The Old Shoreham Road cycle lane in Hove will stay, with some tweaks aimed at tackling the worst congestion.
Changes would be made to the turning into Boundary Road and Carlton Terrace at the Hangleton Road traffic lights – and to the right-hand turn into Olive Road.
Labour proposed that Brighton and Hove City Council should hold off spending a second tranche of government money until neighbours and community groups had been fully consulted.
The ruling Greens backed the suggestion at a seven-hour “virtual” meeting of the council’s Environment, Transport and Sustainability Committee.
Labour councillor Gary Wilkinson said: “We believe if used effectively, a short pause to transport changes will allow residents to make their voices heard and contribute to the process.
“When we oversaw the first round of emergency transport measures, we were under extreme time pressure as the government instructed councils to act ‘within weeks’ to create more space for walking and cycling on our roads.
“As we approach the next round of changes, we now have time to ensure all road users can have a greater say on the next round of emergency transport measures, which will be implemented to safeguard social distancing and safe, active travel during the ongoing coronavirus pandemic.”
Fellow Labour councillor Theresa Fowler said that the cycle lanes were not perfect but they were in use.
She said: “More people are getting in their cars as they are worried about public transport and more people are also getting on their bikes.
“I have started cycling again after many years. Cycle shops have been inundated with people buying bikes and have struggled to keep up with demand, so cycling is on the up.
“I have had many letters telling me that residents are now cycling on the school run and now feel safe to allow their children to cycle to school.”
Green councillor Jamie Lloyd said that removing the Old Shoreham Road cycle lane would be a tragedy.
He said that people complained about cycle lanes causing congestion but the congestion was caused by more traffic.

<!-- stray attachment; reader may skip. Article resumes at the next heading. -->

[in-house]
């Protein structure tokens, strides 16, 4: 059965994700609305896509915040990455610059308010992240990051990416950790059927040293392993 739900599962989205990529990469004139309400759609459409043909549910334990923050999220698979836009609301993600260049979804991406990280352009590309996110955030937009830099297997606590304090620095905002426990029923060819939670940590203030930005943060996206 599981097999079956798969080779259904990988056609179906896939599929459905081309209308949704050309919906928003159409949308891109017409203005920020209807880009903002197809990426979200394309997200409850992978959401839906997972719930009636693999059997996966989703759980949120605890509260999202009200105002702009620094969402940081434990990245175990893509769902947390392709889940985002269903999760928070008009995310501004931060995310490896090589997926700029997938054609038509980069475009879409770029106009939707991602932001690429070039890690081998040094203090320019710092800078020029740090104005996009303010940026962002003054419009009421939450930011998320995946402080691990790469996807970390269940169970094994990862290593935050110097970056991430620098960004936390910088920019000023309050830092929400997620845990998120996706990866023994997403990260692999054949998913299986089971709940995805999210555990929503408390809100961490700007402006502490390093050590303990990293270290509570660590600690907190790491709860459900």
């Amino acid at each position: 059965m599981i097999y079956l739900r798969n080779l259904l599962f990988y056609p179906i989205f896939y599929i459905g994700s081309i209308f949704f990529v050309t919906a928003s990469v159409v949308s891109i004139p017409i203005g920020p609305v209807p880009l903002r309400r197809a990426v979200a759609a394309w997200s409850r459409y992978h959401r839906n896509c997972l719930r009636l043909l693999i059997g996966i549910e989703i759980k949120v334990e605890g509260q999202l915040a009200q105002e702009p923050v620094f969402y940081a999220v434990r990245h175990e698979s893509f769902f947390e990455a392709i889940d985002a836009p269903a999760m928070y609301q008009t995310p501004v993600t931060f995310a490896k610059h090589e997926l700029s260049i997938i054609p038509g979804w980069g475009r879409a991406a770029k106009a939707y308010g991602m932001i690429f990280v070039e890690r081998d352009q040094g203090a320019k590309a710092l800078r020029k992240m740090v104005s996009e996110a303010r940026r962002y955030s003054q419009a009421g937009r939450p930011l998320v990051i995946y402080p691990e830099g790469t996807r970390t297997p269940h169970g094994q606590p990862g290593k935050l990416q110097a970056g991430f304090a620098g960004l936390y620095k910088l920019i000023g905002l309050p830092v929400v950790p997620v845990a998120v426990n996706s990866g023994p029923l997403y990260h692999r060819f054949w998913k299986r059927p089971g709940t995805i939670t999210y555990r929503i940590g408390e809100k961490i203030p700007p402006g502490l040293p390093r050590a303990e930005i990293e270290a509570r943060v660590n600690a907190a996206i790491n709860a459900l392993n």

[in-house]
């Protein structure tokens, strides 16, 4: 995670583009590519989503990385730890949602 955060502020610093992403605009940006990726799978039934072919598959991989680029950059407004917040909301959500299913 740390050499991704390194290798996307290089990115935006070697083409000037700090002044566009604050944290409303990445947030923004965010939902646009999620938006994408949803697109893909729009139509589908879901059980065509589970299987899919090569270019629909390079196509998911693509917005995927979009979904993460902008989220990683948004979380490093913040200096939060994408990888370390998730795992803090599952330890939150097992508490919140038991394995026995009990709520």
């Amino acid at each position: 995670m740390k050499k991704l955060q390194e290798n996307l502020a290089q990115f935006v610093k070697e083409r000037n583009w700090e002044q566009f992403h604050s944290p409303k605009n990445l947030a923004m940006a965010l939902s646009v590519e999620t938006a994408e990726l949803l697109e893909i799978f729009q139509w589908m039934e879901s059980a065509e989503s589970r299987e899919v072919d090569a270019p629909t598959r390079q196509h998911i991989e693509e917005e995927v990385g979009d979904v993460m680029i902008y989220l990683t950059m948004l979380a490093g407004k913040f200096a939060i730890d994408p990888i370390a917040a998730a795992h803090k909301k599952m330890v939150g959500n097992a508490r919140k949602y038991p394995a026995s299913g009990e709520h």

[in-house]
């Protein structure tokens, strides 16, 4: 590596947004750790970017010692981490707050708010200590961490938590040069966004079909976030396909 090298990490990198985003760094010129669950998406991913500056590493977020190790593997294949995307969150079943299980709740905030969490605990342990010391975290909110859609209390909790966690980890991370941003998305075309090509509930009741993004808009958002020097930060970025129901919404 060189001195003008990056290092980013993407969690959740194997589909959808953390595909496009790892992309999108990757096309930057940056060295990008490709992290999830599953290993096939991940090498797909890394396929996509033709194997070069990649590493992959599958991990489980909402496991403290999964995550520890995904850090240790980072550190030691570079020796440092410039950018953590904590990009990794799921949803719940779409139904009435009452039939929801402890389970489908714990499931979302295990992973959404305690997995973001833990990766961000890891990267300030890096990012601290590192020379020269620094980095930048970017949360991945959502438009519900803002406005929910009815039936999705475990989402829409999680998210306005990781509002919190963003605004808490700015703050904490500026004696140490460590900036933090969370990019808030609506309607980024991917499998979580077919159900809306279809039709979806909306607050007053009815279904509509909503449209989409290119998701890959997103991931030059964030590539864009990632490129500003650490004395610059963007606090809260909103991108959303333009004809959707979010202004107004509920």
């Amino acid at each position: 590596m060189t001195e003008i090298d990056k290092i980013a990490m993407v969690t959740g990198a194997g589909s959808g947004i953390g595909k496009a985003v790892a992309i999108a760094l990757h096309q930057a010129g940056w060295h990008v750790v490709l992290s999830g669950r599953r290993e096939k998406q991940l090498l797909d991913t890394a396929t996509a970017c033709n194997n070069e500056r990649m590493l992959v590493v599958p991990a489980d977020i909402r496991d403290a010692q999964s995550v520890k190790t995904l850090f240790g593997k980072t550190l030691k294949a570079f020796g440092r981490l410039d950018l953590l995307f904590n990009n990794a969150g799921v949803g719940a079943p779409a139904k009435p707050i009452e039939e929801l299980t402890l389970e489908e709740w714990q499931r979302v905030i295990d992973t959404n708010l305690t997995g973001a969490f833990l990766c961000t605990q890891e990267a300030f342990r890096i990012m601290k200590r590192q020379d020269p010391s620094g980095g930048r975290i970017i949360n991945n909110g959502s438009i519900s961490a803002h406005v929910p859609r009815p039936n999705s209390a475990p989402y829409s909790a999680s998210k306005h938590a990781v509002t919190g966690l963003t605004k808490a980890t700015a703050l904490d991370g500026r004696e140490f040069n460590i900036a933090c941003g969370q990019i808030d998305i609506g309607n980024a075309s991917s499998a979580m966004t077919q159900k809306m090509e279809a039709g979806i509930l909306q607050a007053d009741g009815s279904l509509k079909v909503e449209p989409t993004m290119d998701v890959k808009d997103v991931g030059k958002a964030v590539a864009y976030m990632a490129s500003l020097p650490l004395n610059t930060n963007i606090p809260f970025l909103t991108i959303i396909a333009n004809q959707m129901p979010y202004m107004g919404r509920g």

Councillor Lloyd said: “The cause of traffic is traffic. Blaming cycle lanes for congestion and pollution won’t get us anywhere.
“Pulling up cycle lanes and getting rid of them, when we’re asking able-bodied people to leave their cars at home for short journeys, is completely counterproductive. It achieves nothing.”
Conservative councillor Vanessa Brown said that there was a need for better infrastructure for cycling and walking.
But she criticised the Old Shoreham Road cycle lane, describing it as ill thought out and dangerous.
She said: “It’s particularly unsafe at the junctions. I note posts or wands were installed in some areas because of the danger to cyclists.
“Previous to that, I saw cars undertaking on the cycle lanes to access left-hand turns.
“Now the wands are in place I have seen motorbikes using the cycle lanes at great speed as there is seldom a cyclist in sight.”
The wands also prevented cars from pulling over to make way for the emergency services – and the stretch of road went past fire service and ambulance stations.
She was told that fire engines and ambulances could knock the wands down.
It also emerged at the meeting that claims of a big rise in cycle use relied on a baseline figure from 2016 although the hard numbers were not revealed.
Decisions about whether to extend the Old Shoreham Road and seafront cycle lanes west through Portslade will be decided at a future meeting after consultation.